(BIVN) – After a period relative quiet and low seismicity at the summit of Kīlauea volcano, scientists observed an uptick in earthquakes on Friday.
While the unrest associated with the early October magma intrusion southwest of Kīlauea’s summit has diminished over the past week, a minor swarm of seismicity immediately south of Kīlauea’s caldera began Friday morning. The USGS Hawaiian Volcano Observatory says it is monitoring the latest activity.
Kīlauea is not erupting and the USGS Alert Level remains at ADVISORY.
From the November 10th update from the USGS HVO:
Summit Observations: Unrest around the summit area of Kīlauea has increased over the past 24 hours. In the previous 24 hour reporting period, no earthquakes were located at Kīlauea’s summit. However, at 12am HST, seismicity resumed, and beginning at 5am HST, a small swarm of earthquake activity occurred at Kīlauea’s summit (20 earthquakes between 5 and 7am HST). These earthquakes were primarily located immediately south of Halemaʻumaʻu mostly within Kīlauea’s caldera. HVO continues to monitor this seismic activity.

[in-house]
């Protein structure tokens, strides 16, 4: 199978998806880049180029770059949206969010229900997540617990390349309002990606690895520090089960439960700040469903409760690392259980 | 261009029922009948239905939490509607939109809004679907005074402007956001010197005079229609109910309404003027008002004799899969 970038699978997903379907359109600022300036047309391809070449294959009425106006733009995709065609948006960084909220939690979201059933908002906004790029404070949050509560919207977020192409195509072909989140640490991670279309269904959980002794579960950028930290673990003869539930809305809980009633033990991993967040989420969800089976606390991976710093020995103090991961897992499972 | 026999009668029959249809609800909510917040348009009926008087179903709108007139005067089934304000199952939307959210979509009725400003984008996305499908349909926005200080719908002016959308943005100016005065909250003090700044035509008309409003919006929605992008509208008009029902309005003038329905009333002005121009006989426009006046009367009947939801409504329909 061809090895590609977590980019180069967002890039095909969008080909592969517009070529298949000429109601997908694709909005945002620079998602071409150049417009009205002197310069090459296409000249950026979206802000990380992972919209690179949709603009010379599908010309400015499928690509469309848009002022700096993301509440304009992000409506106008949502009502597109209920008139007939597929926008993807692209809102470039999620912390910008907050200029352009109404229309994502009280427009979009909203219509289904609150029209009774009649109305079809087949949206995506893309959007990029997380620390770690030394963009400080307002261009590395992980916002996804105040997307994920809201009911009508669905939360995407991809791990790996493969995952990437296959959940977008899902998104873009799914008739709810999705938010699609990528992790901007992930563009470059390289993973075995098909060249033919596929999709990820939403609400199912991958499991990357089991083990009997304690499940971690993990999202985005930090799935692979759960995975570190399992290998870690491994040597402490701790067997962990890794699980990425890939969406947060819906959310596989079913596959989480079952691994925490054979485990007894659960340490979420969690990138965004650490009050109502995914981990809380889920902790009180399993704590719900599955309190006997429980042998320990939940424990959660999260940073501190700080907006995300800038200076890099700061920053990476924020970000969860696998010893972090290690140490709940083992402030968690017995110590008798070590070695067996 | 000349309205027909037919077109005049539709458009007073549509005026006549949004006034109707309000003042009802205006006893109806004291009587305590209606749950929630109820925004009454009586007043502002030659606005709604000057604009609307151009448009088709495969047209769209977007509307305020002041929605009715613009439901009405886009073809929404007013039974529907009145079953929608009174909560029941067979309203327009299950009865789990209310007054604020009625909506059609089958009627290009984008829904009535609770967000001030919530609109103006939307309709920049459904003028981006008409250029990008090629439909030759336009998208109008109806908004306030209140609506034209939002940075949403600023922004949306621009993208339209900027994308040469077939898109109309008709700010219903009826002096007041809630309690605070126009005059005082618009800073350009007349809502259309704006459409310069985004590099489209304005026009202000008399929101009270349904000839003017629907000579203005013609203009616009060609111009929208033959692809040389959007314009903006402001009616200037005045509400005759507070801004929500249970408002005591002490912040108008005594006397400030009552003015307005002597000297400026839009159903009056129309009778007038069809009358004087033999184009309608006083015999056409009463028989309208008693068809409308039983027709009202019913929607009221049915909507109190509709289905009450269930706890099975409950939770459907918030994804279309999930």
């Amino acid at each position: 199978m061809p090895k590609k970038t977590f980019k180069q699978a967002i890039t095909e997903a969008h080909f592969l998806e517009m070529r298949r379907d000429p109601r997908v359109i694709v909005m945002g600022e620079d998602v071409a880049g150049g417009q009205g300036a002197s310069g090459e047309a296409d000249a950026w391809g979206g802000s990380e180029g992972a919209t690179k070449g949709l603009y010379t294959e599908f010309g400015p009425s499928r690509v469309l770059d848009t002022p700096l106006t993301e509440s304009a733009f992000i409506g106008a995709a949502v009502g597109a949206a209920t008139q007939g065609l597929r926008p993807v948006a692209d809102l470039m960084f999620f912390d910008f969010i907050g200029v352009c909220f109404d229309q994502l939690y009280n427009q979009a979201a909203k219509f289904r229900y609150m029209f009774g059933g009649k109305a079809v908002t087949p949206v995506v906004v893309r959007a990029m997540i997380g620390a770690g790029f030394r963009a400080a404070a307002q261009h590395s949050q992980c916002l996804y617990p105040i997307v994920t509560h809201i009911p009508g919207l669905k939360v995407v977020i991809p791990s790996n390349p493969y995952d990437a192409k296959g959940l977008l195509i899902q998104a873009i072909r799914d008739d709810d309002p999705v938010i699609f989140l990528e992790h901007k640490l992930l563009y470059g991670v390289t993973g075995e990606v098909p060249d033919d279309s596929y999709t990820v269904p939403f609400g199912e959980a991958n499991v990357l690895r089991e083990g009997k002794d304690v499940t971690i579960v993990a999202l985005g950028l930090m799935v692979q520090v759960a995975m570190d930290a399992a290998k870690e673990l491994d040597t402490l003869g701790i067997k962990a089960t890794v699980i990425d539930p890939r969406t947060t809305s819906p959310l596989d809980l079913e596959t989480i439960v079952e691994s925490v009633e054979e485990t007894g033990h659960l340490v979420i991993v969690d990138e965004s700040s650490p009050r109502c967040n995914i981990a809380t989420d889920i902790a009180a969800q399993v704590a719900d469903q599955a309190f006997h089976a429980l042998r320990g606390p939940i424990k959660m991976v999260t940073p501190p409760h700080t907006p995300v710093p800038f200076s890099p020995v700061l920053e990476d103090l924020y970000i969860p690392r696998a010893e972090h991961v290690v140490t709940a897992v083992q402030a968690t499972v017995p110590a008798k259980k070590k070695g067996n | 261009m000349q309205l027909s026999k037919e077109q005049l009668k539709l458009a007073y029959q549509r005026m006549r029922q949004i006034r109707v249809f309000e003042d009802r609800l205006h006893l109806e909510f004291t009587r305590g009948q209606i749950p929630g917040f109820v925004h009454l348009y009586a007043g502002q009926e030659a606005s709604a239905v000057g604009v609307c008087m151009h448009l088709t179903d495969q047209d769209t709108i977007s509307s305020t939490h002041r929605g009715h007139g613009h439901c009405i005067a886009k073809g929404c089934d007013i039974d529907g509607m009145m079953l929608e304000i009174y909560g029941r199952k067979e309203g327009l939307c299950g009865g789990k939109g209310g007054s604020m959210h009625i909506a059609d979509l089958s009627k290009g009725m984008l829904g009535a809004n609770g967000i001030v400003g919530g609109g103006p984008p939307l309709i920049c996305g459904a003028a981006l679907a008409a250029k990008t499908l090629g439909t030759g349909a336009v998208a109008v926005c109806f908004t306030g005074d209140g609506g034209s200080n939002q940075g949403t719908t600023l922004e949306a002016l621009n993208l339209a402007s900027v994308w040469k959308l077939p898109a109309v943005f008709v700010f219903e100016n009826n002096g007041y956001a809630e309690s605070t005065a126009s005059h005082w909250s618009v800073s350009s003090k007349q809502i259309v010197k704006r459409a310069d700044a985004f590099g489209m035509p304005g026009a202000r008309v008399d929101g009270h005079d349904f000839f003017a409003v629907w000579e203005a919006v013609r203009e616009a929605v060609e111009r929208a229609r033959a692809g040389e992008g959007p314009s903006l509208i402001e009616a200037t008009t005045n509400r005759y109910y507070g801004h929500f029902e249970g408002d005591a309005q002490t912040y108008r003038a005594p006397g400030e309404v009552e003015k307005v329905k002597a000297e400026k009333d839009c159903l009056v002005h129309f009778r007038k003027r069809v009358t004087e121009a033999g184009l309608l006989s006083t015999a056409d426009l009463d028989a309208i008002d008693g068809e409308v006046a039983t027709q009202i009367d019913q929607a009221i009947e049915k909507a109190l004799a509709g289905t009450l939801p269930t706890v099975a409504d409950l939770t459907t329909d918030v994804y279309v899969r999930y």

The Uēkahuna summit tiltmeter, located northwest of the caldera, shows slight deflation over the last 24 hours. However, the Sand Hill tiltmeter, located southwest of the caldera, shows an increase in uplift rates over the last 24 hours suggesting inflation of a source south of Halemaʻumaʻu. Overall, the summit of Kīlauea remains at a high level of inflation, above the level reached prior to the most recent eruption in September 2023.
Sulfur dioxide (SO2) emission rates remain low and were measured at a rate of about 100 tonnes per day on October 19, 2023.
There is currently no sign of an imminent eruption, but eruptive activity is possible in the coming weeks or months. Increased inflation and earthquake activity (heightened unrest) are expected to precede an eruption. The onsets of previous summit eruptions have been marked by strong swarms of earthquakes caused by the emplacement of a dike 1-2 hours before eruptions.